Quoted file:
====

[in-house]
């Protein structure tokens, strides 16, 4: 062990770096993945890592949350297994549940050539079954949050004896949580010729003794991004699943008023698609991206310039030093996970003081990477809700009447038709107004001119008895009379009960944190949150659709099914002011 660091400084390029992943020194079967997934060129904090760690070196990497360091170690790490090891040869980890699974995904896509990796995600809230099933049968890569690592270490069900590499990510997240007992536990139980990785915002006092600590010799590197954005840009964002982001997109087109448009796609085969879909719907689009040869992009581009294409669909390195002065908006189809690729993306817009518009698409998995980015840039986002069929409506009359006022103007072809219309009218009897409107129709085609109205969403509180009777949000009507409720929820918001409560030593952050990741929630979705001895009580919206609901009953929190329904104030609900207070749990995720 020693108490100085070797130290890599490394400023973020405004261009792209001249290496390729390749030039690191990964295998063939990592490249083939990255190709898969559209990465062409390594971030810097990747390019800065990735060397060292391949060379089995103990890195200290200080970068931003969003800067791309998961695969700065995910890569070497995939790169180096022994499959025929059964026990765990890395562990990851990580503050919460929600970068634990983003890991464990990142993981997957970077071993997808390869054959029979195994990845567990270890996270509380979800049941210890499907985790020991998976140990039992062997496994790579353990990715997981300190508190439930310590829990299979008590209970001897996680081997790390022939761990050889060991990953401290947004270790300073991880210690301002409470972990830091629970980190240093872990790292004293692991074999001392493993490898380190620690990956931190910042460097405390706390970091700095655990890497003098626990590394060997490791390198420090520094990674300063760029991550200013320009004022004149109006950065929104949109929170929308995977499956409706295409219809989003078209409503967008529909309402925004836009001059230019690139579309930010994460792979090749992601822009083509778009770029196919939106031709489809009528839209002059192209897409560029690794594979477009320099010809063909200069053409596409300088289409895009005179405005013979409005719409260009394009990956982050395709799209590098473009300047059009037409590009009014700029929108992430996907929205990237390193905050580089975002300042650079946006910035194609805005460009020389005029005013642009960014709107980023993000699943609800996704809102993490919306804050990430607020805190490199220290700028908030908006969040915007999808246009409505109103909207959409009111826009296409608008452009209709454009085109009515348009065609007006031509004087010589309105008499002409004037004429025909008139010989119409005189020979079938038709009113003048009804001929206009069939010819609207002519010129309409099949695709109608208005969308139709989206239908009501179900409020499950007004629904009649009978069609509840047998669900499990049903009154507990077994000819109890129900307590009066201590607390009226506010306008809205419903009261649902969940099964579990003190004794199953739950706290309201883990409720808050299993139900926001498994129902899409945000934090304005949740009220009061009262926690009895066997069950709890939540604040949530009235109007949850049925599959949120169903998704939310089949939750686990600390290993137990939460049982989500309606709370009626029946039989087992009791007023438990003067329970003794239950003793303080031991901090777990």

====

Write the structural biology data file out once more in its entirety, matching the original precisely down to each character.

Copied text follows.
[in-house]
């Protein structure tokens, strides 16, 4: 062990770096993945890592949350297994549940050539079954949050004896949580010729003794991004699943008023698609991206310039030093996970003081990477809700009447038709107004001119008895009379009960944190949150659709099914002011 660091400084390029992943020194079967997934060129904090760690070196990497360091170690790490090891040869980890699974995904896509990796995600809230099933049968890569690592270490069900590499990510997240007992536990139980990785915002006092600590010799590197954005840009964002982001997109087109448009796609085969879909719907689009040869992009581009294409669909390195002065908006189809690729993306817009518009698409998995980015840039986002069929409506009359006022103007072809219309009218009897409107129709085609109205969403509180009777949000009507409720929820918001409560030593952050990741929630979705001895009580919206609901009953929190329904104030609900207070749990995720 020693108490100085070797130290890599490394400023973020405004261009792209001249290496390729390749030039690191990964295998063939990592490249083939990255190709898969559209990465062409390594971030810097990747390019800065990735060397060292391949060379089995103990890195200290200080970068931003969003800067791309998961695969700065995910890569070497995939790169180096022994499959025929059964026990765990890395562990990851990580503050919460929600970068634990983003890991464990990142993981997957970077071993997808390869054959029979195994990845567990270890996270509380979800049941210890499907985790020991998976140990039992062997496994790579353990990715997981300190508190439930310590829990299979008590209970001897996680081997790390022939761990050889060991990953401290947004270790300073991880210690301002409470972990830091629970980190240093872990790292004293692991074999001392493993490898380190620690990956931190910042460097405390706390970091700095655990890497003098626990590394060997490791390198420090520094990674300063760029991550200013320009004022004149109006950065929104949109929170929308995977499956409706295409219809989003078209409503967008529909309402925004836009001059230019690139579309930010994460792979090749992601822009083509778009770029196919939106031709489809009528839209002059192209897409560029690794594979477009320099010809063909200069053409596409300088289409895009005179405005013979409005719409260009394009990956982050395709799209590098473009300047059009037409590009009014700029929108992430996907929205990237390193905050580089975002300042650079946006910035194609805005460009020389005029005013642009960014709107980023993000699943609800996704809102993490919306804050990430607020805190490199220290700028908030908006969040915007999808246009409505109103909207959409009111826009296409608008452009209709454009085109009515348009065609007006031509004087010589309105008499002409004037004429025909008139010989119409005189020979079938038709009113003048009804001929206009069939010819609207002519010129309409099949695709109608208005969308139709989206239908009501179900409020499950007004629904009649009978069609509840047998669900499990049903009154507990077994000819109890129900307590009066201590607390009226506010306008809205419903009261649902969940099964579990003190004794199953739950706290309201883990409720808050299993139900926001498994129902899409945000934090304005949740009220009061009262926690009895066997069950709890939540604040949530009235109007949850049925599959949120169903998704939310089949939750686990600390290993137990939460049982989500309606709370009626029946039989087992009791007023438990003067329970003794239950003793303080031991901090777990």